um's education director, Mary Wright,
men came into the museum 20 minutes said 2,300 students visited the museum
before closing and looked around but
in the first six months of 2002. About
seemed uninterested in hearing about
10,000 people visit in a typical year.
the Holocaust.
Eva Kor said she mainly tries to
When he asked one of the pair if he'd
explain the Holocaust from a child's
heard of Auschwitz or the death camps,
point of view. "When I was in
"he said, 'Not really' with a kind of
Auschwitz, the whole world was the
grin," Kor said.
camp. To me, it was all about how to
The community has rallied around
organize another piece of bread, or how
Kor's wife, museum founder Eva Mozes
to survive another experiment."
Kor, 69, who was among thousands of
Among the few museum objects that
Jewish children subjected to medical
survived the fire were a partly melted sil-
experiments by Dr. Josef Mengele in
ver cup that Mozes Kor brought from
Auschwitz and a damaged Nazi helmet.
In the first two days after the attack,
Anti-Semitic attacks in the Midwest
Mozes Kor said, Eva received more than
have become rare, said Richard
80 phone calls of support. The local
Hirschhaut, the Anti-Defamation
council of churches, the synagogue and
League's Midwest director, based in
a local radio station held candlelight vig-
ils at the site, located near a busy high-
The fire "ranks as among the most
serious episodes" in the area since 1999,
"If these people tried to stop what we
Hirschhaut said, when white suprema-
were doing, they have succeeded in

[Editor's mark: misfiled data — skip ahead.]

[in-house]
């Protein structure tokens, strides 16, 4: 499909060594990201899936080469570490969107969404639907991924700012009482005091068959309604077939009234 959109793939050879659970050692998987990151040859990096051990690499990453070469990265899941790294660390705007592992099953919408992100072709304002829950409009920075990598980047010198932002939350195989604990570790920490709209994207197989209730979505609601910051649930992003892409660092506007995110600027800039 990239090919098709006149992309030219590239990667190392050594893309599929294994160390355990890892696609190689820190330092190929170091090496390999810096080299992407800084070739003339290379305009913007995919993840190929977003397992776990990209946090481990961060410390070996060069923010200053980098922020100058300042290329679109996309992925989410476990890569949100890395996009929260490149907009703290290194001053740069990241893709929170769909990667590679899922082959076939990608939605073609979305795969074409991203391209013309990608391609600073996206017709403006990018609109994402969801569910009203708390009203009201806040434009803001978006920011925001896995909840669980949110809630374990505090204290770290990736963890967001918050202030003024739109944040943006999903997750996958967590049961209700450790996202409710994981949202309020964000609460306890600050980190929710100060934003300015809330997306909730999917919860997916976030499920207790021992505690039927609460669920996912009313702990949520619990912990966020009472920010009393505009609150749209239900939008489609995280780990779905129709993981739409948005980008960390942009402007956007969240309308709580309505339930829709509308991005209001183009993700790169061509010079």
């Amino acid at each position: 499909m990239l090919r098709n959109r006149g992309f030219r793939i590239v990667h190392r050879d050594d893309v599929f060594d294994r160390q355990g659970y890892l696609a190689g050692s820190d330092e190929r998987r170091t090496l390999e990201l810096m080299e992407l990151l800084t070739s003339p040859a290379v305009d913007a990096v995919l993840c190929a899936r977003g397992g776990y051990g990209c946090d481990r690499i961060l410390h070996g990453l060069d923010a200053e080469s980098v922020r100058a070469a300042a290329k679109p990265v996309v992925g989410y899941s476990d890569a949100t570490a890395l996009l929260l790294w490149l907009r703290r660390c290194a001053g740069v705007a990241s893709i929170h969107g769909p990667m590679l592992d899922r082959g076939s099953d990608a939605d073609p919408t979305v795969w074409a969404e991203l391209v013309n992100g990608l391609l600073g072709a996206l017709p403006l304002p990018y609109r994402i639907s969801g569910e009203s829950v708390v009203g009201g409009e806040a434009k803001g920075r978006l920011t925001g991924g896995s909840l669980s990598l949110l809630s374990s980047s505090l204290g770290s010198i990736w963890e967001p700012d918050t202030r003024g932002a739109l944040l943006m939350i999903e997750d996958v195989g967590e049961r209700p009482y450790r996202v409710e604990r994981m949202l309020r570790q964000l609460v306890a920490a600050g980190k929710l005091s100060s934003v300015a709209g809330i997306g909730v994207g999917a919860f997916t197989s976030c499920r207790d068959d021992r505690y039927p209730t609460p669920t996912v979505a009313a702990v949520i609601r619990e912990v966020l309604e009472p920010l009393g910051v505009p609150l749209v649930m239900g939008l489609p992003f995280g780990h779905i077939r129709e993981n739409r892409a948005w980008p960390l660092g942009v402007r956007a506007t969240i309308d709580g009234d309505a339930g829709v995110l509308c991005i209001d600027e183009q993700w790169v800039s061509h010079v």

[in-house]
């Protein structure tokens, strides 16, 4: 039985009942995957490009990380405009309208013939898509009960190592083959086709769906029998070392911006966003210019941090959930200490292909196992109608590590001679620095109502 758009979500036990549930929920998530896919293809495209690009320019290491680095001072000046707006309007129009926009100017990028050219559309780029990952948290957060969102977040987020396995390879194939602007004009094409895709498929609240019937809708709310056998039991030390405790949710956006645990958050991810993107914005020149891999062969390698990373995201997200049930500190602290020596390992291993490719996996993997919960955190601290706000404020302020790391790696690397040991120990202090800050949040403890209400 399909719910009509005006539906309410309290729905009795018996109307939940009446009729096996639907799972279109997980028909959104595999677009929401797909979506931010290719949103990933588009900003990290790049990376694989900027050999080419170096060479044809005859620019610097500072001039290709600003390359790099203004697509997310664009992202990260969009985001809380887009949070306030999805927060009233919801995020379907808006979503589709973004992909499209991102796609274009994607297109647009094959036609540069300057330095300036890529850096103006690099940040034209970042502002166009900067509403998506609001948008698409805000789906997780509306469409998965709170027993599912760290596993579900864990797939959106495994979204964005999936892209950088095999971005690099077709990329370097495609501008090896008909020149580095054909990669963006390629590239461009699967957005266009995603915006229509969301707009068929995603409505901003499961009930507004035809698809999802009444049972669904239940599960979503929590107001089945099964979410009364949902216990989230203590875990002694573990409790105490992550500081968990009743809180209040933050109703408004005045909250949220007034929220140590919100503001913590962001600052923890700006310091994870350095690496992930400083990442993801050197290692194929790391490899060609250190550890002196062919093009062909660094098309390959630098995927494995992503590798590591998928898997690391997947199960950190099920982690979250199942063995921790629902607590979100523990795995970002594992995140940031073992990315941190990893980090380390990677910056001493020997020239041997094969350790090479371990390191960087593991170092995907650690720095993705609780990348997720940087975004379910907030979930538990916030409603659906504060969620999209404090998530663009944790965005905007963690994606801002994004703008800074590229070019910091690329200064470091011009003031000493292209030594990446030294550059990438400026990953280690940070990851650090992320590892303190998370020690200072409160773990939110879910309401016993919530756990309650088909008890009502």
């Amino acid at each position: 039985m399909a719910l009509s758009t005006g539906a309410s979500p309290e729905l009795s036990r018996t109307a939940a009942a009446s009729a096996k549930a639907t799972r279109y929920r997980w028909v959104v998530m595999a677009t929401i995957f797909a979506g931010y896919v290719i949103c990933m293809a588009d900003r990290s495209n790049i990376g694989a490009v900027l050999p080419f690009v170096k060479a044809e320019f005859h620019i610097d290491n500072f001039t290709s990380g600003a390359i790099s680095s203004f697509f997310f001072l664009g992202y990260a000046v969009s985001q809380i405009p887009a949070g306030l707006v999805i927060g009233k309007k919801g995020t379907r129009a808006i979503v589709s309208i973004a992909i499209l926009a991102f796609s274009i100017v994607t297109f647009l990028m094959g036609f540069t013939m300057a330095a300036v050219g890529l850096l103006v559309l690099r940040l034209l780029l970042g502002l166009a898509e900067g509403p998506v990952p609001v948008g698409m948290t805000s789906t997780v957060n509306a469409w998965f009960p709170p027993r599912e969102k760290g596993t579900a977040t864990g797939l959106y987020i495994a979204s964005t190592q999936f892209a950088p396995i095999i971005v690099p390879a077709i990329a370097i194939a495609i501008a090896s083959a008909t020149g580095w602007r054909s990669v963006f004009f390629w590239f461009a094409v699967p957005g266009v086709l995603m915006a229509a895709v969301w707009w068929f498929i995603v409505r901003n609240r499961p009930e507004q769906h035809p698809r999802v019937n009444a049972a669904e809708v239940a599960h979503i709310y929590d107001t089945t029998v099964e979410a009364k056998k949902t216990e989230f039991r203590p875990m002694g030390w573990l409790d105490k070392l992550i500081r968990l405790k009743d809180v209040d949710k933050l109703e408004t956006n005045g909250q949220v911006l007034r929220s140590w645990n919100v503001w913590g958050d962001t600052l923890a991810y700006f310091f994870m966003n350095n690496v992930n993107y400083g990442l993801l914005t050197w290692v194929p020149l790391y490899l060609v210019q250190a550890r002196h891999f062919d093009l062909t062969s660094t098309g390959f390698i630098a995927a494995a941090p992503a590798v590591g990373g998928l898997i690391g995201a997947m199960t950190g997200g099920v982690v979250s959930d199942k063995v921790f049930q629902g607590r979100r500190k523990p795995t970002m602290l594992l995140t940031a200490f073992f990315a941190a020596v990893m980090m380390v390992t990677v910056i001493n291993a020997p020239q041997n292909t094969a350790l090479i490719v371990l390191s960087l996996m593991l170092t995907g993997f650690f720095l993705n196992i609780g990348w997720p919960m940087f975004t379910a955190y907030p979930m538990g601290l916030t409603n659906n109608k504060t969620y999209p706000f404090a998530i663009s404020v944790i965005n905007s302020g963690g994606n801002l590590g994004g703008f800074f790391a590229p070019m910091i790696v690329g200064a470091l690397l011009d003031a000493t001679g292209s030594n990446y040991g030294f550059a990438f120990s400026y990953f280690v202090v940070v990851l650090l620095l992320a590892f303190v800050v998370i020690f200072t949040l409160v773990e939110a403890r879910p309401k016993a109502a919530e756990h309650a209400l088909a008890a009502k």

cist Benjamin Smith went on a shooting
doing the exact opposite," Eva Kor said.
spree in Illinois and Indiana, killing two
Several people have donated money to and injuring nine, including two reli-
rebuild the museum. Mozes Kor esti-
gious Jews. O
mated the damage at $350,000, which

The Sephardic Institute for Advanced
Learning in Flatbush, N.Y., is
destroyed by arson. Since the start of
the Yom Kippur War, four other syna-
gogues and yeshivot in the area have
been vandalized.
Former Detroiter Professor Marshall
D. Shulman, head of the Russian
Institute at Columbia University, is
named Adlai E. Stevenson Professor of
International Relations at Columbia.

Israel's President Zalman Shazar an
Foreign Minister Golda Meir attend
the funeral for President John E
The cornerstone for the new Hebrew
Memorial Chapel on Greenfield in
Oak Park is laid.

At the first formal meeting of the
Detroit Chapter, American Physicians
Fellowship Committee, Inc. of the
Israel Medical Association, Dr. Bernard
Weston is named president and Dr.
Noah E. Aronstam honorary presi-

Rabbi Philip S. Bernstein, director of
the Committee on Army and Navy
Religious Activities of the National
Jewish Welfare Board, will speak before
the Detroit JWB Army and Navy
Mrs. Adele Mondry of Detroit is hon-
ored by YIVO, the Yiddish Scientific
Institute, for her essay "Why I Left the
Old Country and What I Have
Achieved in America." 0


— Compiled by Holly Teasdle, archivist,
the Rabbi Leo M Franklin Archives of
Temple Beth El